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  45.  53
    Human Health and Stoic Moral Norms.Lawrence C. Becker - 2003 - Journal of Medicine and Philosophy 28 (2):221 – 238.
    For the philosophy of medicine, there are two things of interest about the stoic account of moral norms, quite apart from whether the rest of stoic ethical theory is compelling. One is the stoic version of naturalism: its account of practical reasoning, its solution to the is/ought problem, and its contention that norms for creating, sustaining, or restoring human health are tantamount to moral norms. The other is the stoic account of human agency: its description of the intimate connections between (...)
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  46.  5
    What Is and What Ought to Be Done. [REVIEW]Lawrence C. Becker - 1983 - Review of Metaphysics 36 (4):954-955.
    This brief, elegantly written book puts forward a view of normative reasoning--a view White calls "corporatism"--based upon an analogy with certain views about reasoning in the empirical sciences. Duhem and Quine have argued that an empirical statement is not tested, accepted, or rejected in isolation from other beliefs. Rather, it is seen in the context of a web of related beliefs, assumptions, and sense experiences--even relevant laws of logic--and the testing process is essentially the process of deciding which, of all (...)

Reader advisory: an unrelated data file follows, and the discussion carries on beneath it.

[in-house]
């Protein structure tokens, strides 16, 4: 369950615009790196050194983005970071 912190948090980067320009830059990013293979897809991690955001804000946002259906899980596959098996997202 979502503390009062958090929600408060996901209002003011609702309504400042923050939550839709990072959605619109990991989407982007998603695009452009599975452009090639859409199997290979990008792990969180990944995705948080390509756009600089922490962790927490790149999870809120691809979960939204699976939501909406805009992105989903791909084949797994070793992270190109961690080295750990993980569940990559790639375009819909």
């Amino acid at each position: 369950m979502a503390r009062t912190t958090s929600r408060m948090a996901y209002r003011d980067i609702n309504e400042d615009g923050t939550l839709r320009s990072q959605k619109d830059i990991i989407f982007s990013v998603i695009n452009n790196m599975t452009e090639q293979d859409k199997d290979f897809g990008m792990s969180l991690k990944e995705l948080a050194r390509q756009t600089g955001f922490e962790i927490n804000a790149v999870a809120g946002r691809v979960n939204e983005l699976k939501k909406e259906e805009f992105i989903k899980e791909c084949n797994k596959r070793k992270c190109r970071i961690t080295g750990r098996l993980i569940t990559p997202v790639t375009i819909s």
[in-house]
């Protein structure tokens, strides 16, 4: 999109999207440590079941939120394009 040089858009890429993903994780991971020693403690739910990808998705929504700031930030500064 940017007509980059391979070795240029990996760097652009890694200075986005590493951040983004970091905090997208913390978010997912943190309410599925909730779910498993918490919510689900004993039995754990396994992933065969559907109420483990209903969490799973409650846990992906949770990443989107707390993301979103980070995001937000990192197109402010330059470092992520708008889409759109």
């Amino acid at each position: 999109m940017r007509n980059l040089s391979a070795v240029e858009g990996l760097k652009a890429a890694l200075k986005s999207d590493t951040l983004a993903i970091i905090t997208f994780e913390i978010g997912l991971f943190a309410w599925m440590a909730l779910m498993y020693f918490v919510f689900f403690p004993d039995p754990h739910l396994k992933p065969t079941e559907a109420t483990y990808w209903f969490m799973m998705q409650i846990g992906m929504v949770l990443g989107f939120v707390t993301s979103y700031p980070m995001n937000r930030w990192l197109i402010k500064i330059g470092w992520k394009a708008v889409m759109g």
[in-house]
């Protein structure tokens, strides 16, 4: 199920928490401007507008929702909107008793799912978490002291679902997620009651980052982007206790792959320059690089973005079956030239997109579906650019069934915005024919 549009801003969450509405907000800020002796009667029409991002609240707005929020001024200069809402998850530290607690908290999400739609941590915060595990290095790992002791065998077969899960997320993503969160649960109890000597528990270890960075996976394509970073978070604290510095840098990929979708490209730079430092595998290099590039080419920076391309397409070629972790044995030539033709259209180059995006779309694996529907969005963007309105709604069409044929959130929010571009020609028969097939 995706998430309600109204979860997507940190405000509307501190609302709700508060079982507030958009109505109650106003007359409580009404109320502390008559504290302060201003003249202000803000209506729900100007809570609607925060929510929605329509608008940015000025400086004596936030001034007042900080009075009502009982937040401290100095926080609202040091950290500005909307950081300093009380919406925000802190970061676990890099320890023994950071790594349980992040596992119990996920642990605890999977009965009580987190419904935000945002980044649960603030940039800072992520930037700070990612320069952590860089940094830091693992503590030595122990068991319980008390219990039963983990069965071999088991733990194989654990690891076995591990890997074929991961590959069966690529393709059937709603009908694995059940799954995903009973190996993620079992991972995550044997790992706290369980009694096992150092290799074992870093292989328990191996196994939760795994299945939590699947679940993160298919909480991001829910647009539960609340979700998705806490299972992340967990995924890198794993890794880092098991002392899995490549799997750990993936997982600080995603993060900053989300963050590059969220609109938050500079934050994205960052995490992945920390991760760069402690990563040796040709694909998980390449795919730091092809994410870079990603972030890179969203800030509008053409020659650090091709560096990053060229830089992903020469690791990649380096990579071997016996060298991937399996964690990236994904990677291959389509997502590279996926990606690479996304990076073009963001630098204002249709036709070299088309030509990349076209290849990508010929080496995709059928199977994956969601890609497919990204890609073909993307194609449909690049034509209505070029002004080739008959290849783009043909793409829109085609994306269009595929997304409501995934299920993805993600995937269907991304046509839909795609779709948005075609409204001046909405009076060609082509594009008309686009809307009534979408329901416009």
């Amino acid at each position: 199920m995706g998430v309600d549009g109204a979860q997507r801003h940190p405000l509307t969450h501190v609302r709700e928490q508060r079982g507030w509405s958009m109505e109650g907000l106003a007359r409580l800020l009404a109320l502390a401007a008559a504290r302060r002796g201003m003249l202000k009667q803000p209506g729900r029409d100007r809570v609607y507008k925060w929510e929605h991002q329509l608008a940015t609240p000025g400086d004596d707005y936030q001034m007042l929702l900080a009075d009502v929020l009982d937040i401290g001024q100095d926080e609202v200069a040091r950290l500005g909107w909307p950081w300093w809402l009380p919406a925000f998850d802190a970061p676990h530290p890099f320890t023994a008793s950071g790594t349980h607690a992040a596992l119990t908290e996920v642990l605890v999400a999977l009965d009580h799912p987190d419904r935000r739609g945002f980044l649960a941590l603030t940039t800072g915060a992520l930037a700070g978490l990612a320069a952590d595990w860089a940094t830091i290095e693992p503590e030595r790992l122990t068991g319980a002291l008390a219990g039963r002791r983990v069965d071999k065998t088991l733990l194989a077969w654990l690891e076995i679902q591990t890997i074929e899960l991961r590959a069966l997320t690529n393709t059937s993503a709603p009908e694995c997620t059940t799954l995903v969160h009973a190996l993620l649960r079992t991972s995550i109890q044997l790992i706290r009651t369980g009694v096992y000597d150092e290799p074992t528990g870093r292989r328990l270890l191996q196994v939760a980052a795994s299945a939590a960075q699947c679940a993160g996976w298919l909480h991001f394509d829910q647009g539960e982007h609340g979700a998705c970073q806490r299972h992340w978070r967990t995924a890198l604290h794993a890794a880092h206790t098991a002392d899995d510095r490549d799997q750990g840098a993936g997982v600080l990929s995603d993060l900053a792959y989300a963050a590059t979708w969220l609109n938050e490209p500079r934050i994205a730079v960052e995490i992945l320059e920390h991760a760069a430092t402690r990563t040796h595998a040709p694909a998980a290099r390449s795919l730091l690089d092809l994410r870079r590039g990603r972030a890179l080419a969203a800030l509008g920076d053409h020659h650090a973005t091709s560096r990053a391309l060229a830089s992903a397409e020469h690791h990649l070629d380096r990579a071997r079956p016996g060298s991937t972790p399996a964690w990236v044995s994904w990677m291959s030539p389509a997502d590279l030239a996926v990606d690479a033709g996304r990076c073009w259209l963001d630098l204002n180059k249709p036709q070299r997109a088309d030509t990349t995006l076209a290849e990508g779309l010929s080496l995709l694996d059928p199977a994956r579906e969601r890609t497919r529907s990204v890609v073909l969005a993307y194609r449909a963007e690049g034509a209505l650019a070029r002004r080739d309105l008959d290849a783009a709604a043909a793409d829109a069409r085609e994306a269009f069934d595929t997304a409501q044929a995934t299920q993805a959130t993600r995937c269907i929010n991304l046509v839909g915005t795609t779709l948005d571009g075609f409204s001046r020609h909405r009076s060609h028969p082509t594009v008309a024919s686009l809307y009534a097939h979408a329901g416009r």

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  47.  12
    Introduction.Lawrence C. Becker - 1988 - Ethics 98 (2):223 - 224.
  48.  27
    Ethics and the Rule of Law.Lawrence C. Becker - 1986 - Review of Metaphysics 40 (1):133-134.
    This book is a systematic introduction to the outlines of contemporary analytical and normative jurisprudence, intended for use in introductory courses in which philosophy of law plays a role. It is clearly written, concise, and organized in a way that fits with major books of readings in philosophy of law.
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  49.  10
    Freewill and Responsibility. Anthony Kenny.Lawrence C. Becker - 1980 - Ethics 90 (2):313-314.
  50. Property: Cases, Concepts, Critiques.Lawrence C. Becker & Kipnis (eds.) - 1984 - Prentice-Hall.